Stress not only causes a disease, but stress also is a disease. It’s when you feel emotional tension, physical tension, or both combined. While it’s normal to feel stress (and in some cases, it’s even healthy), too much stress on the body and mind has many negative side-effects associated with it.
Everybody deals with various types and amounts of stress in their daily lives. It might be stress that is associated with trying to find a balance between family, work, and school commitments. It might be stress that is associated with various issues that many of us experience daily such as health, money, and relationships.
Have you ever noticed how too much stress makes you feel? It can lead to physical symptoms like headaches, chest pain, and muscle tension. It can also impact your mood and cause anxiety, sadness, or depression.
What you might not know about stress, is that too much stress can lead to an increased risk of diseases such as obesity, heart disease, mental illness, increased blood pressure, Alzheimer’s disease, diabetes, and asthma just to name a few.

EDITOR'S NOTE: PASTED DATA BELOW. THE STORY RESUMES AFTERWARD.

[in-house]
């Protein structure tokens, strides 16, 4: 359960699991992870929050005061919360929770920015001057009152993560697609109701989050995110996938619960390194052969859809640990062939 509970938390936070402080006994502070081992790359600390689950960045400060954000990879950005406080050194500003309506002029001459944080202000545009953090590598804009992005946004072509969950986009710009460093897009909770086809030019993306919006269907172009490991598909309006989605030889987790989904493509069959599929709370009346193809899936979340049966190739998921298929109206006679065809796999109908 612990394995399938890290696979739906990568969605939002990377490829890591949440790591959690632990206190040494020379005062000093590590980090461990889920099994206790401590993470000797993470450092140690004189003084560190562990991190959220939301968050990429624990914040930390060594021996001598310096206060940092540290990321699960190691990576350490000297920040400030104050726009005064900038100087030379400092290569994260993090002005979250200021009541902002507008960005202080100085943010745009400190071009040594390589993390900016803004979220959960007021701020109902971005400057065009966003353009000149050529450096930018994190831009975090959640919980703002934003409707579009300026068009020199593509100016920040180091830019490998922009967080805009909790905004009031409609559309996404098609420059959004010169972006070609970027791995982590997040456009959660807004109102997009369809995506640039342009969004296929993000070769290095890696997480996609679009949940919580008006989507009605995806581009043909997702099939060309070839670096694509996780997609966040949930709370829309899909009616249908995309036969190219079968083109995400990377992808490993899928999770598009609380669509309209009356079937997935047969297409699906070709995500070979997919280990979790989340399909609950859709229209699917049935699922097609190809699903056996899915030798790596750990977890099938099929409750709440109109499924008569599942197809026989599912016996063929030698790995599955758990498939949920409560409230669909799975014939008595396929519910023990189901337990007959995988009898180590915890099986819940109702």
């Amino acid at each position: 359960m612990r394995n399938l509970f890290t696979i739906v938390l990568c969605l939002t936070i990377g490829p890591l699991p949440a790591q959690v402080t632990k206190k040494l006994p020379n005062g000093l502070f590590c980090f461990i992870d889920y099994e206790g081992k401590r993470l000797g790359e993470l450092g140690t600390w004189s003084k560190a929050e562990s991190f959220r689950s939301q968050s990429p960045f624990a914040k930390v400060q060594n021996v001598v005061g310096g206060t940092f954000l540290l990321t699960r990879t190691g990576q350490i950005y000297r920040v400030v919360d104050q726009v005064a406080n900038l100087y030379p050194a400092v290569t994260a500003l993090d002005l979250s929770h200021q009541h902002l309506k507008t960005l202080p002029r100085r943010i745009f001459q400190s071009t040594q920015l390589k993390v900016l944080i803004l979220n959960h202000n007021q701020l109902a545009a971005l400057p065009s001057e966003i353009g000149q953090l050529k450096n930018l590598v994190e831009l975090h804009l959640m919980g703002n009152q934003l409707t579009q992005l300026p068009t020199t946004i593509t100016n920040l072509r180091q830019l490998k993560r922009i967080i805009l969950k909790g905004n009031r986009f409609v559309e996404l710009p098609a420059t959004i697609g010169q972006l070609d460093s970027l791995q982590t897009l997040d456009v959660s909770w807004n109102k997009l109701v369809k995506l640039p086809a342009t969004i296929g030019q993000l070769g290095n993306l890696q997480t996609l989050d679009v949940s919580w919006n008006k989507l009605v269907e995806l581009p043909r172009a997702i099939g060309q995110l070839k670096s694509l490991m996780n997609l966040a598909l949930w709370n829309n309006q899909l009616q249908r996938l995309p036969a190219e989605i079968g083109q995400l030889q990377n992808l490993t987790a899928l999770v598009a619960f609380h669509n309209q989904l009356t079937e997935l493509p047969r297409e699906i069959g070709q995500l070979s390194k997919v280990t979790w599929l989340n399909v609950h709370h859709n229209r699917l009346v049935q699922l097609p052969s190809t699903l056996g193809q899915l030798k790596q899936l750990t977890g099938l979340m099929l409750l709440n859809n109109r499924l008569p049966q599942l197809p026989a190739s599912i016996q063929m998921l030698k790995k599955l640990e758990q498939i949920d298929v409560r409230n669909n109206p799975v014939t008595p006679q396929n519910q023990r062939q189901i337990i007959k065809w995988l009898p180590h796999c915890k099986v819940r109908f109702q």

Doesn’t sound like too much fun, does it? It sounds like a lot of scientific and medical information that many of us simply aren’t qualified to talk about.
So then what is my purpose for writing this?
I am a person who deals with stress. It’s not like I have the most stressful life by any means. Instead, I just have a tendency to overthink everything about my life. The more I overthink every little detail about my life, the more stress I feel.
As I was helping to train in a new hire at work yesterday, I got to talking about my first month on the job. It was only two months ago, so I recall it well.
For the first month of my new job, I didn’t sleep more than seven hours per night. That might seem normal for some, but I am a person who needs eight hours of sleep in order to fully function.
Not only did I not sleep though, but my body was always tense and I couldn’t take a deep breath in if my life depended on it. Every time I tried to, it felt like the weight of the world was on my shoulders and preventing me from doing so. My job isn’t the most stressful job by any means, but I was new and put so much pressure on myself that a lot of this stress was self-inflicted.